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as the major averages are hitting records again. the dow closing above 36,000. more after this. (man) still asleep. (woman vo) so, where to next? (vo) reflect on the past, celebrate the future. season's greetings from audi.
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>> neil: all right. the president's trip in europe wrapping up. the president summing up a journey that he says was very productive. alex hogan has more. alex? >> hi, neil. the president highlighting the importance of this summit here in scotland and also underscoring the u.s.' commitment to combat climate change. some scientists say they're kept
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school because really none of this is a done deal. senator joe manchin vowing to not get behind this 1.7 trillion infrastructure plan. joe biden tonight responding saying that he believes that he can get manchin on board. this plan will not raise inflation. the other topics, biden calling out china, russia and saudi arabia for not showing up. they say it's a lack of leadership on the world stage. >> showing up, the rest of the world will look to china and say what value have they provided? they have lost in the building of the influence of people around the world and all the people here at cop. >> biden touched on everything from the build back better frame work. a goes that a climate focus could create more jobs. he talked about the success of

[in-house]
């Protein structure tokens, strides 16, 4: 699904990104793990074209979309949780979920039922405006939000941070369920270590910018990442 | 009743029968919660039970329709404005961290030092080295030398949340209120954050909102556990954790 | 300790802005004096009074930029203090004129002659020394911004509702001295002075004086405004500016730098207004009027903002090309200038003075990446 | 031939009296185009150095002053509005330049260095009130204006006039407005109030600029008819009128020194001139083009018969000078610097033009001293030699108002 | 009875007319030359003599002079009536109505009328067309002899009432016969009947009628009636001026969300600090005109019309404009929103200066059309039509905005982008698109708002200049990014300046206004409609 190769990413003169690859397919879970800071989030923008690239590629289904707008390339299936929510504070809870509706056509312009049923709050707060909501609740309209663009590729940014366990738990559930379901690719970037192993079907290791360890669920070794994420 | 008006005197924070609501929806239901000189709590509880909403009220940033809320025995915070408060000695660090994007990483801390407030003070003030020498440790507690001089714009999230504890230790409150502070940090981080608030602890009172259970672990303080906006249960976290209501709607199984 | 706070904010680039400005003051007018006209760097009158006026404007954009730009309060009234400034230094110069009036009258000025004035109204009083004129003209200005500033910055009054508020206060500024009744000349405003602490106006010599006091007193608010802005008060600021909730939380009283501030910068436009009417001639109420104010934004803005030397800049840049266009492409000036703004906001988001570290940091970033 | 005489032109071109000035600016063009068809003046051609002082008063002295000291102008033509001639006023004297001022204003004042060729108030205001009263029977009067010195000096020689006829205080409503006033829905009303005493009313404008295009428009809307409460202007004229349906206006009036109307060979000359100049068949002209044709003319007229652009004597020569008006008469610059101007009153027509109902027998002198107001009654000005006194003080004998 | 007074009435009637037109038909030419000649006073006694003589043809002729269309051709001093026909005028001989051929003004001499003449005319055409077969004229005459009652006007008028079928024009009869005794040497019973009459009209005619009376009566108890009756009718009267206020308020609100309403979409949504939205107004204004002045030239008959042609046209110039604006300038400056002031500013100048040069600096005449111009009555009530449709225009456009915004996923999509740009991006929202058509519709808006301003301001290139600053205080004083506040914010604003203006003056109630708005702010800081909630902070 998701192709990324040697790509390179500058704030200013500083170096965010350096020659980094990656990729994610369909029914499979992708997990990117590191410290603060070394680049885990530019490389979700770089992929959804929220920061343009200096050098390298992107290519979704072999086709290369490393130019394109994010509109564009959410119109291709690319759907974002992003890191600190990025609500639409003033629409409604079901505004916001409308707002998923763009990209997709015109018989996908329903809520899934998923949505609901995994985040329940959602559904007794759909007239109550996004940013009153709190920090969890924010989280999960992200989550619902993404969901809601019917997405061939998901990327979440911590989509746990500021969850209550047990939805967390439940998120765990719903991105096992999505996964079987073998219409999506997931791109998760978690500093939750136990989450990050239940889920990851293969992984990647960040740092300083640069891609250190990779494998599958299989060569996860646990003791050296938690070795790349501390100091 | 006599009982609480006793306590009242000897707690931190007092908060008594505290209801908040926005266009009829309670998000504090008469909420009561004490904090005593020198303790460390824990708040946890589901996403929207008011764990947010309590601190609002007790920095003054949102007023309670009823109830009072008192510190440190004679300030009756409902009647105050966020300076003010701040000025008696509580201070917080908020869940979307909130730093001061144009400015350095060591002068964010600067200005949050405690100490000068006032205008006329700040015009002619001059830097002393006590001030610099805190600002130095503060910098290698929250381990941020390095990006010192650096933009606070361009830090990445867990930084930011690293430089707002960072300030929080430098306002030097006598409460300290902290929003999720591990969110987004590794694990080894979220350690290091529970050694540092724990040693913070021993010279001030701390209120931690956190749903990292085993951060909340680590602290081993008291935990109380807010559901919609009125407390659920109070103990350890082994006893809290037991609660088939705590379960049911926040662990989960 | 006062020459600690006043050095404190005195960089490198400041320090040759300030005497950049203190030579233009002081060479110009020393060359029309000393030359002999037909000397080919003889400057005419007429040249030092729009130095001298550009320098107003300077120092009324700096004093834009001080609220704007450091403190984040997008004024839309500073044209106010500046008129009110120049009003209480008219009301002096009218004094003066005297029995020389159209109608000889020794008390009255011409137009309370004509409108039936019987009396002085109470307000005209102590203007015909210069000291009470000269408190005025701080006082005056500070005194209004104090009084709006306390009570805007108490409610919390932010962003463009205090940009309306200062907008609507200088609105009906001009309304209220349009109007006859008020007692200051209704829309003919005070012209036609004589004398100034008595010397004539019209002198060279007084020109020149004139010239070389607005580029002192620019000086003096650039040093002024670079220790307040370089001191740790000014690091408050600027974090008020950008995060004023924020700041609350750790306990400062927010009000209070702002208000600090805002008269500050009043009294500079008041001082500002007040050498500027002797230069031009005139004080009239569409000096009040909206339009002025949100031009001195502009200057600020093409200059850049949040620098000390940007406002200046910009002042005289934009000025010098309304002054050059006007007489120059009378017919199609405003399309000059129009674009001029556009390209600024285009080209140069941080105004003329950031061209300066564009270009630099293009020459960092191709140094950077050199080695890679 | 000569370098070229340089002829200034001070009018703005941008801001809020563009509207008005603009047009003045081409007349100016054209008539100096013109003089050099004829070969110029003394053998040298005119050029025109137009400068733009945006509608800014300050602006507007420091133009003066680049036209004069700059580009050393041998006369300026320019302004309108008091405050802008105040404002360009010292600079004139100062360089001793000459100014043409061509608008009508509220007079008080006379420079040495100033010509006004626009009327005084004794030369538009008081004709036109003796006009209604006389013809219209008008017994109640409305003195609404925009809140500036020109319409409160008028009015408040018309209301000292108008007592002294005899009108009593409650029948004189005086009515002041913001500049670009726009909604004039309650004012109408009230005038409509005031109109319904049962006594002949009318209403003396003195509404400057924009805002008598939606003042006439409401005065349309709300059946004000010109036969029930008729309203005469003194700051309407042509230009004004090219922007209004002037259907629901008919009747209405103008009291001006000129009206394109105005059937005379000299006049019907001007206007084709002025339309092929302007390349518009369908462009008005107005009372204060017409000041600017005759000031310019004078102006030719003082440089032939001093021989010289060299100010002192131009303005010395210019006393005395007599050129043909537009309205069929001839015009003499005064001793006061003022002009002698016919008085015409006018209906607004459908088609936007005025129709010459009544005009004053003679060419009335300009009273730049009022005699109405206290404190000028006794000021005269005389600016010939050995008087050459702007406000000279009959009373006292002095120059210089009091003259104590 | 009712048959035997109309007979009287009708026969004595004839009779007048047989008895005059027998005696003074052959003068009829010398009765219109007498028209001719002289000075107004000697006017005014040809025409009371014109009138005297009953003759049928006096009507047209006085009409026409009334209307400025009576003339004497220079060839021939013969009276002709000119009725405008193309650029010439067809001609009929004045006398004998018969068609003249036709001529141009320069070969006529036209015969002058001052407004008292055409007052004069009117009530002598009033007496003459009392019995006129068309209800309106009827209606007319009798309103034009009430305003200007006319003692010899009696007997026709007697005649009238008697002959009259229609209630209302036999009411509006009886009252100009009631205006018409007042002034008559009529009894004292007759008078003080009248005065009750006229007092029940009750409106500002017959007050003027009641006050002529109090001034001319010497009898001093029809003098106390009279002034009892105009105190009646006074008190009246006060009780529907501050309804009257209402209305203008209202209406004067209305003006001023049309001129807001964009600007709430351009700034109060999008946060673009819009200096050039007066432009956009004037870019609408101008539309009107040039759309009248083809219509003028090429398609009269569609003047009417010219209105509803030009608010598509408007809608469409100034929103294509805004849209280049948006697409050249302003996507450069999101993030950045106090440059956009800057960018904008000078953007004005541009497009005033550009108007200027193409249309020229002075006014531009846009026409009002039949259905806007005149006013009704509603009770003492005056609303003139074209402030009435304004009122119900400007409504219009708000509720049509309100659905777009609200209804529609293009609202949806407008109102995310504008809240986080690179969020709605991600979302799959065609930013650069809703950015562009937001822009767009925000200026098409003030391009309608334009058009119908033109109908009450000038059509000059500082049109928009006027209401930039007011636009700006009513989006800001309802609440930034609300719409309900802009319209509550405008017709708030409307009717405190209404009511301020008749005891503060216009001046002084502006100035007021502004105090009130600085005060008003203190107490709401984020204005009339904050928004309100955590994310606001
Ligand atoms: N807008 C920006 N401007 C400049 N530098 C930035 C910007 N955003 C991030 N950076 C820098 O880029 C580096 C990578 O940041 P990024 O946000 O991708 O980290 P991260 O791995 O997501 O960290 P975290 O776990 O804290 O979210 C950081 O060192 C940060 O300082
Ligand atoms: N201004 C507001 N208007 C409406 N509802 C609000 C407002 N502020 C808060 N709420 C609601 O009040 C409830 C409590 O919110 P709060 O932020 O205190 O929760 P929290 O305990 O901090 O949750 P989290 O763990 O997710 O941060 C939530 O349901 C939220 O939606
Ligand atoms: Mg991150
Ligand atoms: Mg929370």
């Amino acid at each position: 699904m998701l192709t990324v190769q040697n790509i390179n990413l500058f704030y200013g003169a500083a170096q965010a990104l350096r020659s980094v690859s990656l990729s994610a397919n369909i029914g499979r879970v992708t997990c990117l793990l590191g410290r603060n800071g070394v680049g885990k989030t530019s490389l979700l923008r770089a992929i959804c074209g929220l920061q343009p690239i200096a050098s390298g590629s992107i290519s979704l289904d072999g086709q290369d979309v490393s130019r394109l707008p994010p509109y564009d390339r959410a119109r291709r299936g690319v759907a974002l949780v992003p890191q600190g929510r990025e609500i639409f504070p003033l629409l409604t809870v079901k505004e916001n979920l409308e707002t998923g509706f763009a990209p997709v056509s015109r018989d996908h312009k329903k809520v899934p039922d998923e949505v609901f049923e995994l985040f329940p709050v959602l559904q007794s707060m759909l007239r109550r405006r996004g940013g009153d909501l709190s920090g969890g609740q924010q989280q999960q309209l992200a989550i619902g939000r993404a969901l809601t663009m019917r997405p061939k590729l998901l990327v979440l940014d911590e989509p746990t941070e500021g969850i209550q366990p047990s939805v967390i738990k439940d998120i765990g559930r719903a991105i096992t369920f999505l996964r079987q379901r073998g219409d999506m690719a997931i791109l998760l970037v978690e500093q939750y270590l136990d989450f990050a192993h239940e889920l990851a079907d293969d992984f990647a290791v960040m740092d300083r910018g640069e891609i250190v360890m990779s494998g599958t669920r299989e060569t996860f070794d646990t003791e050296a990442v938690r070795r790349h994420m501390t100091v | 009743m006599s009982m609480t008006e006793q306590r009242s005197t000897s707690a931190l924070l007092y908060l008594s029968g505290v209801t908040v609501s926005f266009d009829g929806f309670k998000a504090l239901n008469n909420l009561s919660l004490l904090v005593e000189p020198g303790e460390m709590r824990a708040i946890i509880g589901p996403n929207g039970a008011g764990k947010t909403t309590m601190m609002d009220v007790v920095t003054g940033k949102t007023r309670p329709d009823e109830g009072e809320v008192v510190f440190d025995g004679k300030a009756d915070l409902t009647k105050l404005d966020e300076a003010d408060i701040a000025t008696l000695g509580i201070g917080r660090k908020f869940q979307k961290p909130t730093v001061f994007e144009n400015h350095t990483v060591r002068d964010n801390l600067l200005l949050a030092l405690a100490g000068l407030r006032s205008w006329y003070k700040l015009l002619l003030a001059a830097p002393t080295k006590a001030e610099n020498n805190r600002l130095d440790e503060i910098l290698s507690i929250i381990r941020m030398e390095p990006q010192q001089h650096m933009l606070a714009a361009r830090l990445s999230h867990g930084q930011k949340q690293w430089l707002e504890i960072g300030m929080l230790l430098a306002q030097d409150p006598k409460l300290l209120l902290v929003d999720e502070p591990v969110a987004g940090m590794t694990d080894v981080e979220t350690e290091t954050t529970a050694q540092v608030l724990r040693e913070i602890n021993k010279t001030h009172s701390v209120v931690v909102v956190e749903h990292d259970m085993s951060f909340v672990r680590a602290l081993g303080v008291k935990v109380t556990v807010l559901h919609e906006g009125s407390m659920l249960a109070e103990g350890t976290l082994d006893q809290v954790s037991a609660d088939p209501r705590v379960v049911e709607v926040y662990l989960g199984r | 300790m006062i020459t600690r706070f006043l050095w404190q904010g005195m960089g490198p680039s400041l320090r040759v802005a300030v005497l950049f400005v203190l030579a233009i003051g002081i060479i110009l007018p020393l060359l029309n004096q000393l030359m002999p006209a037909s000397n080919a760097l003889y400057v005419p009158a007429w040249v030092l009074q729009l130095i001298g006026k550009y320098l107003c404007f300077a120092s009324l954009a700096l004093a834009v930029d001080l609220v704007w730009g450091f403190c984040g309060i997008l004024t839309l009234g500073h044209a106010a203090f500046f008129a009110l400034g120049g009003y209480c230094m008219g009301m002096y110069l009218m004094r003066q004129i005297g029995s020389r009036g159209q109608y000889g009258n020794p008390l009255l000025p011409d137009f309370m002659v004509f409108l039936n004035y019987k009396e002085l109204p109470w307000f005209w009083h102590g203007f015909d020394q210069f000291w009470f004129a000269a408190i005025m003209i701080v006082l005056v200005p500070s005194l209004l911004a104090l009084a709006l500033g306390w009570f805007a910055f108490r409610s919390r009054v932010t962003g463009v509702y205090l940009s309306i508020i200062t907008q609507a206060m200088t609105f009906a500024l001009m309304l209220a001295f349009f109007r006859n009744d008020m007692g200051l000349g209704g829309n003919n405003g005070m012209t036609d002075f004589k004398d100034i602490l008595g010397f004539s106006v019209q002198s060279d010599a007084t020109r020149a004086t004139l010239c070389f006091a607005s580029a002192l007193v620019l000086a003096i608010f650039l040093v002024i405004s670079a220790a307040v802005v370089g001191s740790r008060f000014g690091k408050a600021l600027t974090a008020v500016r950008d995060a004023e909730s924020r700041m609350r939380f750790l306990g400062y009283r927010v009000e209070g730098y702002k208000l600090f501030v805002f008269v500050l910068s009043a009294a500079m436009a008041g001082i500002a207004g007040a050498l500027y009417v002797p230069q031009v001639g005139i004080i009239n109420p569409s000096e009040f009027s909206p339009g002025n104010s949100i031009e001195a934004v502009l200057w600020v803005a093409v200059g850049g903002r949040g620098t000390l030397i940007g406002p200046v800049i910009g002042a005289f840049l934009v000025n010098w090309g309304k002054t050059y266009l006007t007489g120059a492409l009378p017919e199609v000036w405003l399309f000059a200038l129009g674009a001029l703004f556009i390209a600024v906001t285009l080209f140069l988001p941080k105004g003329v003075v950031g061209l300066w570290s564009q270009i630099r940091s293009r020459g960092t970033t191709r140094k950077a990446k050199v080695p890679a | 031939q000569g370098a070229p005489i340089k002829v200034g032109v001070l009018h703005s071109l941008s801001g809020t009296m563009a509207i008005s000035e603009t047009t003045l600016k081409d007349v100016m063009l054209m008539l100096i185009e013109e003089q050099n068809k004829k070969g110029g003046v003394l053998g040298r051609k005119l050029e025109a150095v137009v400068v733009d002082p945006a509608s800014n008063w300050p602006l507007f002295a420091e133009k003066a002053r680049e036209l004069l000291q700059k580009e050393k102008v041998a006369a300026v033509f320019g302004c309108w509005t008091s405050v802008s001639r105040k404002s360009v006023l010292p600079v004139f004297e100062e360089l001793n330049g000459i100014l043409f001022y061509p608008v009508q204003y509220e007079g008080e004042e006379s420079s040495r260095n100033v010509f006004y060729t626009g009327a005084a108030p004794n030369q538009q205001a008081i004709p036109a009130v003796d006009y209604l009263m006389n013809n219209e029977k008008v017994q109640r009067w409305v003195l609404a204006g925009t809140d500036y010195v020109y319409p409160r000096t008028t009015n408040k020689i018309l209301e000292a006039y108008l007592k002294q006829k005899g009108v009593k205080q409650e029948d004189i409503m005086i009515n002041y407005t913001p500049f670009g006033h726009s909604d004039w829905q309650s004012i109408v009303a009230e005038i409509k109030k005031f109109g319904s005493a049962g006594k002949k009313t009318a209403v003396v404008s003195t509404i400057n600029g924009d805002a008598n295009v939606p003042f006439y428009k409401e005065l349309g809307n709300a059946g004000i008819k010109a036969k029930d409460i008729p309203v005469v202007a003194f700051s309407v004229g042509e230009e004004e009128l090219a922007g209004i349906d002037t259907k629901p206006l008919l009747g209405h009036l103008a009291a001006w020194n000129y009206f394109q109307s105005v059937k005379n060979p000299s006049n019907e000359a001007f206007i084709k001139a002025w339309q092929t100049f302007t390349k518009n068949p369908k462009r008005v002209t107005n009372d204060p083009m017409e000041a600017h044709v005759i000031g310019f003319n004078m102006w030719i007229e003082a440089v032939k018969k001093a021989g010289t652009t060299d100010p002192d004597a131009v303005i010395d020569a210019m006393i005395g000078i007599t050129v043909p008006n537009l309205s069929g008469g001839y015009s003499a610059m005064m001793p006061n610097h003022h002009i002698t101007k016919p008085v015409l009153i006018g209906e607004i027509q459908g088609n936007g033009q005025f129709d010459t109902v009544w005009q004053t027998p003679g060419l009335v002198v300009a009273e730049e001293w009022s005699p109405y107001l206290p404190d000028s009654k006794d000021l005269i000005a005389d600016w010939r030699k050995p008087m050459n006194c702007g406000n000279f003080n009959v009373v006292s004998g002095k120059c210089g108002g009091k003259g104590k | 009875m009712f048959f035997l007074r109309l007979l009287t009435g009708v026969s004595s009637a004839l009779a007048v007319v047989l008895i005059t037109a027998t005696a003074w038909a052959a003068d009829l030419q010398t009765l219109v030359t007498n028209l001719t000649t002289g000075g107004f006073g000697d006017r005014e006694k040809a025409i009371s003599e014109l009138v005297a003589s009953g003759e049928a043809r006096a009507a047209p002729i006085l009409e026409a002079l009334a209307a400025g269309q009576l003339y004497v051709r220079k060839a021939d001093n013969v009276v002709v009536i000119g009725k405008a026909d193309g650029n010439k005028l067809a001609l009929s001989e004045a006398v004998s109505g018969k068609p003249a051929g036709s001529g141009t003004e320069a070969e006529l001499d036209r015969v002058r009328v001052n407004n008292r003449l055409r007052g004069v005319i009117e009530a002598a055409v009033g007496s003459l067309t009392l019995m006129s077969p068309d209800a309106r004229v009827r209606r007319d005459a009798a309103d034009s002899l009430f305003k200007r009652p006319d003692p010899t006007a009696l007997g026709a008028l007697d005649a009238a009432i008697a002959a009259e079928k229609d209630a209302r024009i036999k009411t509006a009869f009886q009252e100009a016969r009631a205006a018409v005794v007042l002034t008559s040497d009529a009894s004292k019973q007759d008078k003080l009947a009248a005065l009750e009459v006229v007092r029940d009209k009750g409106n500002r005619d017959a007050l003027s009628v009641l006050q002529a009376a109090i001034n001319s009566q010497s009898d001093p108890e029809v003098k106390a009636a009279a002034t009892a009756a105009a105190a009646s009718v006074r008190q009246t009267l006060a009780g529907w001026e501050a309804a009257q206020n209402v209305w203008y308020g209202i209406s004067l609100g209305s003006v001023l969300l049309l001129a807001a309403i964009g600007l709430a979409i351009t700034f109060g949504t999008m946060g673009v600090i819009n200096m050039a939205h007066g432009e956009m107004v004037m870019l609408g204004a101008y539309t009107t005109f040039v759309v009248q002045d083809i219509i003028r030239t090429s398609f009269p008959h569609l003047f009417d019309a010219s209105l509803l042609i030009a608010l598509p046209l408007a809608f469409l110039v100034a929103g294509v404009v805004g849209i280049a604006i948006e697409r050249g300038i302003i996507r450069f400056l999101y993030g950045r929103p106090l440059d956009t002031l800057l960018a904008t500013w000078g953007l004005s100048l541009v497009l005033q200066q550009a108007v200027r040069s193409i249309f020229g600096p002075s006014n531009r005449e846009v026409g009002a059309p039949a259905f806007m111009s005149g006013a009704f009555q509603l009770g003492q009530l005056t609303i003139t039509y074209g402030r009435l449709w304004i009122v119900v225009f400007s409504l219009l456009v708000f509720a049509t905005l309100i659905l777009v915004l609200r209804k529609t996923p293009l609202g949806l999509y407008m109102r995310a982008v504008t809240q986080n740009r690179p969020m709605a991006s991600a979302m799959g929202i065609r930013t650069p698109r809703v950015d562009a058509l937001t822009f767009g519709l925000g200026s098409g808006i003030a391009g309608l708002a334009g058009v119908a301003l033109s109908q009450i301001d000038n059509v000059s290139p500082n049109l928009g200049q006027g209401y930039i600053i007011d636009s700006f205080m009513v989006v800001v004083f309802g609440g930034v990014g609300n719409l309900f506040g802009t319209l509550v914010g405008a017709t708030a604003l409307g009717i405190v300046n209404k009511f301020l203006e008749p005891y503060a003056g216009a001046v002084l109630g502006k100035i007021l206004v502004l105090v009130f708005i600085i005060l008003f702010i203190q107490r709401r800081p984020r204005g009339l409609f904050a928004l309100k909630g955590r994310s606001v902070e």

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the summit so far. the president touting the stride towards ending deforestation by 2030, 114 countries are promising to restore land, access and address wild fires and also plant more trees around the globe. the president also talked about the importance for activists, those with this passion for consering the environment, young adults and teens. the ability that they've had in pushing this movement forward. neil? >> neil: thanks, alex. one of the other things that you've heard championed by joe manchin and some other maybe more moderate democrats and economists is all of this government spending is inflationary. the proof is in the pudding. pudding prices have doubled. didn't know that. it's a worry. wondering how much of a worry and concern on all of these crucial contests. let's go to hans nichols from axios, pick his brain.
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what do you think? inflation as a factor. >> maybe not right now. might be playing on the margins in virginia. seems like the race in virginia is defined by school, critical race theory, mask mandates. when you talk to democrats privately and republicans are pushing this publicly, inflation is front and center. when you look at the latest lines out of the federal reserve, they're suggests this isn't transitory, could be with us for some time but an undeterminant timeline. the crucial question politically is whether or not this will affect the mid-terms. so will there be 4%, 5% inflations when voter goes to the polls in a year. overlaying all of this is the decision on who biden will appoint to the federal reserve. he just gave us a tease there. he said he will make an announcement fairly quickly. i'll let you tease that out on just how imminent a fed announcement might be, neil. >> neil: i'm throwing this out